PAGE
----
“Christendom has often achieved apparent success by ignoring the precepts of its founder. The church, as an organization interested in self-preservation and in the gain of power, has sometimes found the counsel of the Cross quite as inexpedient as have national and economic groups.
“In dealing with such major social evils as war, slavery and social inequality, it has discovered convenient ambiguities in the letter of the Gospels which enabled it to violate their spirit and ally itself with the prestige and power those evils had gained in their corporate organization.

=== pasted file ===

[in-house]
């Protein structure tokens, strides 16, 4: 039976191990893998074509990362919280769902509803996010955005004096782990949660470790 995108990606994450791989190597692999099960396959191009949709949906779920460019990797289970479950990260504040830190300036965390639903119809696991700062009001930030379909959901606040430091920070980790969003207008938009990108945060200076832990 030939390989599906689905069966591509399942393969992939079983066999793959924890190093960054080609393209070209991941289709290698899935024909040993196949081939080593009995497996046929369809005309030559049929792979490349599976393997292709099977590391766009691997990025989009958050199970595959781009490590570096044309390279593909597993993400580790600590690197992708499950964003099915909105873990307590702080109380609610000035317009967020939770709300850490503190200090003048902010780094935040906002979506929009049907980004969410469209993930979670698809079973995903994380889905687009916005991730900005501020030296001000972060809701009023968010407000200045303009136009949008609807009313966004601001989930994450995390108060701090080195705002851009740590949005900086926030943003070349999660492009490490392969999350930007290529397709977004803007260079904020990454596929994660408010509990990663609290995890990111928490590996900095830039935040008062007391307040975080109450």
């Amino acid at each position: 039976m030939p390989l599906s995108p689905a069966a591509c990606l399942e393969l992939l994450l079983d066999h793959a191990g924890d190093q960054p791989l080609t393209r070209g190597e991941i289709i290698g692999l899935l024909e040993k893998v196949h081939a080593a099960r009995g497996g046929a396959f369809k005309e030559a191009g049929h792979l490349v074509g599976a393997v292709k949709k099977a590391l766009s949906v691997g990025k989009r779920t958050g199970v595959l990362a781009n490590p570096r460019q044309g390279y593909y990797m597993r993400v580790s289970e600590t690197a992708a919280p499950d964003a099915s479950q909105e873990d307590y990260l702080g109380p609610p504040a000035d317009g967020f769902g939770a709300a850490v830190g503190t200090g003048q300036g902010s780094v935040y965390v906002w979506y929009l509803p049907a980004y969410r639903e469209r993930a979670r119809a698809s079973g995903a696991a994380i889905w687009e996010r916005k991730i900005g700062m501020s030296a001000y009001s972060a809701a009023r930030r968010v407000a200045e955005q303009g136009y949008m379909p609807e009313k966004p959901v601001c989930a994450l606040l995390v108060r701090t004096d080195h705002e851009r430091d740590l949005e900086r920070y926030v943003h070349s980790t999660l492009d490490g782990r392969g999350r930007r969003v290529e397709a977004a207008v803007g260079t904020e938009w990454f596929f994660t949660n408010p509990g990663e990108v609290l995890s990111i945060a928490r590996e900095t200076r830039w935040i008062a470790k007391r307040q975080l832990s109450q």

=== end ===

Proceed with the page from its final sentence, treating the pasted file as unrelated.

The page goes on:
“In adapting itself to the conditions of a civilization which its found had bidden it to permeate with the spirit of divine love, it found that it was easier to give to Caesar the things belonging to Caesar if the examination of what might belong to God were not too closely pressed.”
-From: “The Ethical Failure of the Divided Church” (1929) by H. Richard Niebuhr, Reprinted in “‘The Responsibility of the Church for Society’ and Other Essays by H. Richard Niebuhr, (Louisville: Westminster John Knox, 2008), 3.